Henry Olsen of the Ethics and Public Policy Center thinktank in Washington said, “It’s a matter of federal law: once one says one is a candidate for the presidency, certain attachments take place with respect to what you can and can’t spend money on and with respect to any committees organised.”

This is why candidates typically announce an “exploratory” rather than “campaign” committee, added Olsen, a senior fellow at his organisation.

“Presumably Trump has been briefed on this to the point where he knows that he’s not going to come close enough to crossing that line to give people the ability to argue that he’s now a candidate, and that means he can’t do this or that or the other thing with his money.”

Although Trump often revels in his reputation of being undisciplined, Olsen said, he can be disciplined when he thinks that being disciplined is in his interest and he’s doing that now”.

The same financial rules would apply to any would-be Republican primary challenger, making any official declarations from them similarly unlikely. Contenders include Florida governor DeSantis, former vice-president Pence, Virginia governor Glenn Youngkin and senators Tom Cotton of Arkansas, Ted Cruz of Texas, Rick Scott of Florida and Tim Scott of South Carolina.

Bardella, a former Republican congressional aide, added: “Even if Trump knows right now that he’s not going to run, he will make it look like he is as long as he possibly can because that keeps him at the forefront of the conversation. The minute he were to not run, the attention would be immediately focused to the others and he obviously wants to avoid that as much as possible.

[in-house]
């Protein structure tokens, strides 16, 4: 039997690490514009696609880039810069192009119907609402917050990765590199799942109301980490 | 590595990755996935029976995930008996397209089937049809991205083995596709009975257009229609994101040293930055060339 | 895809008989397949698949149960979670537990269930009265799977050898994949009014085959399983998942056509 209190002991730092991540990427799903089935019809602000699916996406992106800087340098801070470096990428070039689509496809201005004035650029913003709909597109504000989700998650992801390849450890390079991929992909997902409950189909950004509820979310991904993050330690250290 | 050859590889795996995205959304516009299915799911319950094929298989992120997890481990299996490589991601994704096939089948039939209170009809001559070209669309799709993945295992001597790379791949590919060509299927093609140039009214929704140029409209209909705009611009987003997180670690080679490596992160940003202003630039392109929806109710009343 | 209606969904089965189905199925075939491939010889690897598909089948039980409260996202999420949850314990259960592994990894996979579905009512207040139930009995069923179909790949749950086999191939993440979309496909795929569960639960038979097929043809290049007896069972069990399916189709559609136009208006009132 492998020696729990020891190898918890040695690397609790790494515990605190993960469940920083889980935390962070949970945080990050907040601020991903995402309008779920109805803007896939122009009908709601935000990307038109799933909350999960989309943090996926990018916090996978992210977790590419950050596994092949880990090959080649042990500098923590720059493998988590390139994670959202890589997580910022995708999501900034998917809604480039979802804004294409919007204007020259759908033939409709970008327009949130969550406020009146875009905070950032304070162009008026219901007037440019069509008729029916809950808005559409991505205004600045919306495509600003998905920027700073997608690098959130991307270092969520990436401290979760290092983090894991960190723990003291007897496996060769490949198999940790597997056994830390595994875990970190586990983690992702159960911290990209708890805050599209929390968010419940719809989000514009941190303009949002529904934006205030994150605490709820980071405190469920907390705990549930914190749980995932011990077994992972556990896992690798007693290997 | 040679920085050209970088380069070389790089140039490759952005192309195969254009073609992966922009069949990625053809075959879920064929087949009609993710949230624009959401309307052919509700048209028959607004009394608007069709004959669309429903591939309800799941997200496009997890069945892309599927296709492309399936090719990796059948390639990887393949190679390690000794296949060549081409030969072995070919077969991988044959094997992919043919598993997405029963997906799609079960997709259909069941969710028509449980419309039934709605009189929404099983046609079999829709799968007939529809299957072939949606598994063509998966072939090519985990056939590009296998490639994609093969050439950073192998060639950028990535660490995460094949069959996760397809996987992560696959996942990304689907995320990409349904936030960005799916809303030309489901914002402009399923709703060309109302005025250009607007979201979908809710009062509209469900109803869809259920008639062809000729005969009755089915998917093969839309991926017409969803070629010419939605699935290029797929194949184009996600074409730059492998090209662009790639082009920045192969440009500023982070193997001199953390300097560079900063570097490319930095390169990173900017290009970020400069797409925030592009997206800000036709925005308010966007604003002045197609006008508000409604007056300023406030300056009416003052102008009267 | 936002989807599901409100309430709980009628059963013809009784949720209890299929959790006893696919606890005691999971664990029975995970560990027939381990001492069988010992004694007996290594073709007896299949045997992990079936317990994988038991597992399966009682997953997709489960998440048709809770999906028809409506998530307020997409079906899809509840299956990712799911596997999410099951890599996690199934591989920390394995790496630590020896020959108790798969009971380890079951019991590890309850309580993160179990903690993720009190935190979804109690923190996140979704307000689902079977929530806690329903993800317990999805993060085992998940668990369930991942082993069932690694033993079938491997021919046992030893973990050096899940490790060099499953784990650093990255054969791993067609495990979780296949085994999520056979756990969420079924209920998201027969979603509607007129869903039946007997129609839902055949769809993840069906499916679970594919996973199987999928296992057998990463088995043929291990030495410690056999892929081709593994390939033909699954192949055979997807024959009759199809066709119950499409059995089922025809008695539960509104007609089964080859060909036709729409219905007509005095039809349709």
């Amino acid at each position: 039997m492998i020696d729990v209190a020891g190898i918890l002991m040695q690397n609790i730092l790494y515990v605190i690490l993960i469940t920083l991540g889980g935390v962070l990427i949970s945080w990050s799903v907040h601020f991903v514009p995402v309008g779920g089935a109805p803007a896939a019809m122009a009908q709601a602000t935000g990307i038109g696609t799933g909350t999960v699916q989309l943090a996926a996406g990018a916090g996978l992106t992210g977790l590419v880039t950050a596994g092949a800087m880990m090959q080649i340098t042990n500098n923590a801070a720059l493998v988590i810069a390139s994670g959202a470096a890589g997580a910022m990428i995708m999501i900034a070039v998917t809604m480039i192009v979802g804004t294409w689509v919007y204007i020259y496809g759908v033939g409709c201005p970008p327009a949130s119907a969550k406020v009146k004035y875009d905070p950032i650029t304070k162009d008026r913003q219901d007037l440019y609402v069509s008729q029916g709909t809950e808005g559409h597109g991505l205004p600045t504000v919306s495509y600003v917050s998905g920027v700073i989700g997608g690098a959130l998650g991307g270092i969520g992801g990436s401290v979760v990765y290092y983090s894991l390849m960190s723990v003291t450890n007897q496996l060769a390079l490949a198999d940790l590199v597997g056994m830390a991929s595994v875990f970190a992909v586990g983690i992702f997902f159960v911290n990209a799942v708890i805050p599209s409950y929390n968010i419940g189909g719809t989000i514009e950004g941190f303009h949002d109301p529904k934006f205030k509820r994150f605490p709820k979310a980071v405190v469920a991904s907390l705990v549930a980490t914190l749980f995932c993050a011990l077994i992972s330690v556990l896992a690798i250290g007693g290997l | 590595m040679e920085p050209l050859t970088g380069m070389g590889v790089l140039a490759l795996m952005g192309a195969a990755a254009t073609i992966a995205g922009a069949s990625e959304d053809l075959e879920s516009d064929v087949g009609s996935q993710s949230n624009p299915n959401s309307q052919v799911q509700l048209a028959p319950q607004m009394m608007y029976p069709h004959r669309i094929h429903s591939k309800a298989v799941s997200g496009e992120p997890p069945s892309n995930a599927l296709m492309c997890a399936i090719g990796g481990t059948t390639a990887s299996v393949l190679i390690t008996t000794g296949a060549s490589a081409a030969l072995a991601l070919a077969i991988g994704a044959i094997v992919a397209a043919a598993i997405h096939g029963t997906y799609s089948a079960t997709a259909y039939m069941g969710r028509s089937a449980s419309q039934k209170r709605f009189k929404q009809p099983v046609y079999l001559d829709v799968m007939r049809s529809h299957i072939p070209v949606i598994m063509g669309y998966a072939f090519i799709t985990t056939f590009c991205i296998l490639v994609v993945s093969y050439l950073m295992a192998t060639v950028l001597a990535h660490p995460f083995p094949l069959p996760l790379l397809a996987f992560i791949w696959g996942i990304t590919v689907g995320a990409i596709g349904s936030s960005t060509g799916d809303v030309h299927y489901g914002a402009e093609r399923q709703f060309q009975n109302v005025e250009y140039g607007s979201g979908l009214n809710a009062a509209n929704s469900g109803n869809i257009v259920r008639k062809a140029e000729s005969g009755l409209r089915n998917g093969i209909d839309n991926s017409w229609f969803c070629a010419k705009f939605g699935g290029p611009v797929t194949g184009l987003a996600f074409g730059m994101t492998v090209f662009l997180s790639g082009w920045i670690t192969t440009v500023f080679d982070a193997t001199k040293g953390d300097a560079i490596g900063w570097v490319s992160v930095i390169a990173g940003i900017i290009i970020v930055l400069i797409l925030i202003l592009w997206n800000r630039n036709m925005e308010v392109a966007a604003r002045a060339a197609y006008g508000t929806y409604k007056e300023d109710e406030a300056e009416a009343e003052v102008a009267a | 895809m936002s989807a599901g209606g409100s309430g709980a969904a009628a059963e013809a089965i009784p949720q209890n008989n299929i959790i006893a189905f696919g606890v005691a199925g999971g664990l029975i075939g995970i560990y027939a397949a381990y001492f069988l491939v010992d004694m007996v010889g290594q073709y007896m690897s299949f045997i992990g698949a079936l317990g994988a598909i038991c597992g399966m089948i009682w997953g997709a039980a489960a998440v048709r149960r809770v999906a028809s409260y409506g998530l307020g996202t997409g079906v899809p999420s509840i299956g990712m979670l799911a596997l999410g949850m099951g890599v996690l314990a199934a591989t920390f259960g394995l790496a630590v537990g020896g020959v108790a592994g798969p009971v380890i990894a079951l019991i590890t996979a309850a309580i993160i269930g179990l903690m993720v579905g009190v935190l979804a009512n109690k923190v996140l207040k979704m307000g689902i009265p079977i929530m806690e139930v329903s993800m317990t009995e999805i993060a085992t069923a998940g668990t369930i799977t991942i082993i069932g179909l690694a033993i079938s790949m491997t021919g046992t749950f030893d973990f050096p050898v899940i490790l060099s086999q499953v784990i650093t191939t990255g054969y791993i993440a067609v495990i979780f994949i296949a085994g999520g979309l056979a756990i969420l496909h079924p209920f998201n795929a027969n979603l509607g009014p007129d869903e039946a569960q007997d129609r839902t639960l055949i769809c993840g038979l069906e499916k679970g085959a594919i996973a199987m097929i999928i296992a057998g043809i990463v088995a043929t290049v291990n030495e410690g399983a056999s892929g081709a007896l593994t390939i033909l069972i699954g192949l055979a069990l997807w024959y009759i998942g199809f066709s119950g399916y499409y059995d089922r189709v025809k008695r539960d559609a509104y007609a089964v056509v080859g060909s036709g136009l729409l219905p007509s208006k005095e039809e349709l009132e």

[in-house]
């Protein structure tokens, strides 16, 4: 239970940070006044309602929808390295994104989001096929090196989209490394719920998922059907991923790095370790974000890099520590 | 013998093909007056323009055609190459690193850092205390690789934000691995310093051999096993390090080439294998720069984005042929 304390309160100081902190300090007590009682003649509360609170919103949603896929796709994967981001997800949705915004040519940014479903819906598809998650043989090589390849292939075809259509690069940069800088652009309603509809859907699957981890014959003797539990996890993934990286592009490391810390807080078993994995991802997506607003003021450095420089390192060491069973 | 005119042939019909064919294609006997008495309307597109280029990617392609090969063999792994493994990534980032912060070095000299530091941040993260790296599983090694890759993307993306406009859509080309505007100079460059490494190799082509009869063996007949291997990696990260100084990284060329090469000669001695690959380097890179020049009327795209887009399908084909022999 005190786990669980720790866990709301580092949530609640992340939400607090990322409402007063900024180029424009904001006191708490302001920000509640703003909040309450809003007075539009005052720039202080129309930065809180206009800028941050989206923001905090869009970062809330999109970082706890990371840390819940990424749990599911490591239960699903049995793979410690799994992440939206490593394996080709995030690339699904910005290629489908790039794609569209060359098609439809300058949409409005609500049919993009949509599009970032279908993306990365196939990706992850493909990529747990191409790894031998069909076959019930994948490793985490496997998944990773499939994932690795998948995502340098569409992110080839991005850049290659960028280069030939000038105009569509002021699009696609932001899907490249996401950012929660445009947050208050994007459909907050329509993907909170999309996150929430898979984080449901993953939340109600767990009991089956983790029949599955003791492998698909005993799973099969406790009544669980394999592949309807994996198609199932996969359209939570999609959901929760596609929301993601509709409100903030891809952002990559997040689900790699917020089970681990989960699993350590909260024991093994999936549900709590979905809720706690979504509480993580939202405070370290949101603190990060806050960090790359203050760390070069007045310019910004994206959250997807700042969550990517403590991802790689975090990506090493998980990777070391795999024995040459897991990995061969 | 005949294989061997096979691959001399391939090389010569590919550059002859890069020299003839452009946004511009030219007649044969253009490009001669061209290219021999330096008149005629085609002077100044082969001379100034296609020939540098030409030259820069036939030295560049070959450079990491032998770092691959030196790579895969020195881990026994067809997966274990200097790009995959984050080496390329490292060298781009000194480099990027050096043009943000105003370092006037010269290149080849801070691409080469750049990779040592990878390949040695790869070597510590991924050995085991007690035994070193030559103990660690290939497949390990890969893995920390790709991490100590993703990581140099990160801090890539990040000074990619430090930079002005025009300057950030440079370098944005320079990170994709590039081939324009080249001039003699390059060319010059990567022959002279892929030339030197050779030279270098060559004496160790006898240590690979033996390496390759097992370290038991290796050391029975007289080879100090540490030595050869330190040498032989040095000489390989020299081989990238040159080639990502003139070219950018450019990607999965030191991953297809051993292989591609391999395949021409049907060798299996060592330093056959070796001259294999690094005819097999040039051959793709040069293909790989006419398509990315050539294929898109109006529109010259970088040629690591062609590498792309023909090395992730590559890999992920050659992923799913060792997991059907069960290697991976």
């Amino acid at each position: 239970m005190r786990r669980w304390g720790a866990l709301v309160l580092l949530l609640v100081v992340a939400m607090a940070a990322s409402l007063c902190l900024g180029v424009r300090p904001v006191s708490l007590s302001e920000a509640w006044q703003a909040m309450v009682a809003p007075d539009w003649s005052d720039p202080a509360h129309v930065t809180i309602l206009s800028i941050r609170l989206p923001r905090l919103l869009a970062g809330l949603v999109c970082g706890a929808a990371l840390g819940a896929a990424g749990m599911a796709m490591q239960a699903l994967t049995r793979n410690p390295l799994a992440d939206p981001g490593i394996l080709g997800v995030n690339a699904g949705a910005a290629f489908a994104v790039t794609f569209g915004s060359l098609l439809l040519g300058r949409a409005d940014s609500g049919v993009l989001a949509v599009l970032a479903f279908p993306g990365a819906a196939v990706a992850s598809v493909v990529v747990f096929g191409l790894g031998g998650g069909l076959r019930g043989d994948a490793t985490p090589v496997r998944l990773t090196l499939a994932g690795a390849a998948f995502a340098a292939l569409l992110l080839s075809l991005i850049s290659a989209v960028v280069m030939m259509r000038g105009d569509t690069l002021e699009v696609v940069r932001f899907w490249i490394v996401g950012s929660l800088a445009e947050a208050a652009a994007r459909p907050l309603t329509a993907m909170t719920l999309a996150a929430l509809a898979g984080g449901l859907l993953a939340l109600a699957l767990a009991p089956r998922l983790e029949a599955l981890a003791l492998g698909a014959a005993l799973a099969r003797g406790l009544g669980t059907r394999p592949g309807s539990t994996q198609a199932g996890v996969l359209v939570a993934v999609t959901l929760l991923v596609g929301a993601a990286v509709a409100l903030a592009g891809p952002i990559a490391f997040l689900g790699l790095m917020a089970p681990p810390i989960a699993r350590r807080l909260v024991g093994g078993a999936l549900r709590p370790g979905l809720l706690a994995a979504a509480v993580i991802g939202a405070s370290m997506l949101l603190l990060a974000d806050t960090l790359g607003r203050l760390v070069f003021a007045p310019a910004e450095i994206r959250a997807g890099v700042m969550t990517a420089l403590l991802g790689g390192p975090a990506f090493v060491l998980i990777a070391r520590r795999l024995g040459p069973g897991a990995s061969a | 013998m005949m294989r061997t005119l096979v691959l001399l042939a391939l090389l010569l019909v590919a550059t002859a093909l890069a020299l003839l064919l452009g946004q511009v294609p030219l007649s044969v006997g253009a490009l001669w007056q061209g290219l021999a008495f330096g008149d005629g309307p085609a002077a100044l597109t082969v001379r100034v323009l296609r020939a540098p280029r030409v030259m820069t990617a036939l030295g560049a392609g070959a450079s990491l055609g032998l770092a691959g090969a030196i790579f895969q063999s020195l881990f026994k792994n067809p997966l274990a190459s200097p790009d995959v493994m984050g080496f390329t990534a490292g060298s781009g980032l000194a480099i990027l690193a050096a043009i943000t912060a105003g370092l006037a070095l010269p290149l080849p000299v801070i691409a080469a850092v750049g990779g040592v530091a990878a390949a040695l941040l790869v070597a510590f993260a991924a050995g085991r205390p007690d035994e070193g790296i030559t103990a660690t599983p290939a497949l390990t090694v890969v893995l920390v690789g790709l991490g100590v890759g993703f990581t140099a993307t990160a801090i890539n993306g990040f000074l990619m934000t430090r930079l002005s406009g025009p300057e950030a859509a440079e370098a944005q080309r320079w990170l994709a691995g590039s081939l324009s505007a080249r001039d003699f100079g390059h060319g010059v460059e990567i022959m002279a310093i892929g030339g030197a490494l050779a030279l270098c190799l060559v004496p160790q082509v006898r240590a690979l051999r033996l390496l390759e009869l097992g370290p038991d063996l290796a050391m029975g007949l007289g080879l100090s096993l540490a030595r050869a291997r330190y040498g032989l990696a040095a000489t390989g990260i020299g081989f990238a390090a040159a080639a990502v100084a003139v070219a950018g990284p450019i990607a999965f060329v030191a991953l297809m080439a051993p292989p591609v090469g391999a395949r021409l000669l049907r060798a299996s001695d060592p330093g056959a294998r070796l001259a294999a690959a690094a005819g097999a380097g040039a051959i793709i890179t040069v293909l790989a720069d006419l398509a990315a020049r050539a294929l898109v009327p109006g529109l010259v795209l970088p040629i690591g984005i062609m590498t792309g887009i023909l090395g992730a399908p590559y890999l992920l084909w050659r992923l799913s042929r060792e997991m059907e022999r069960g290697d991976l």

“The one thing we know about Donald Trump is he does not want to share the spotlight with anybody and in the past has fired people in his orbit who have flown too close to the sun – like Steve Bannon.”

The big tease plays out against the backdrop of multiple criminal investigations into Trump and his associates. The justice department is investigating his possession of classified material – reportedly including information on a foreign country’s nuclear capabilities – at his Mar-a-Lago home in Florida.

The FBI search of Mar-a-Lago had a rallying effect on Trump’s supporters and led to a surge of donations. But the gravity of the case, combined with the damaging revelations of the congressional January 6 committee, make Republicans anxious that Trump’s looming presence could upend their hopes in November’s midterms by galvanising Democrats and deterring moderates.

Biden last week began taking a more gloves off approach to calling out Trump and “Maga Republicans” as a fundamental threat to democracy. Two in three independent voters say they do not want Trump to run in 2024, according to a poll from NPR/PBS NewsHour/Marist.

It is possible, however, that should Trump’s legal perils reach a critical point of no return, that will be the spur for him to declare his candidacy and make the bogus claim to his supporters that he is the victim of a politically motivated persecution.

The Center for Politics at the University of Virginia’s director, Larry Sabato, said: “He believes incorrectly that, if he’s a formal candidate, that will somehow protect him from legal charges. It will not. We’ve had quite a number of candidates in American history who got into legal troubles so I don’t know why he thinks that. Somebody probably said something to him once and he never let it go.”

But Sabato also admitted: “Nobody knows. He is very likely to run again but I can see scenarios in which he wouldn’t. He said himself, let’s see how my health is. He hasn’t had the best diet in the world and doesn’t look to me to be in particularly good shape.”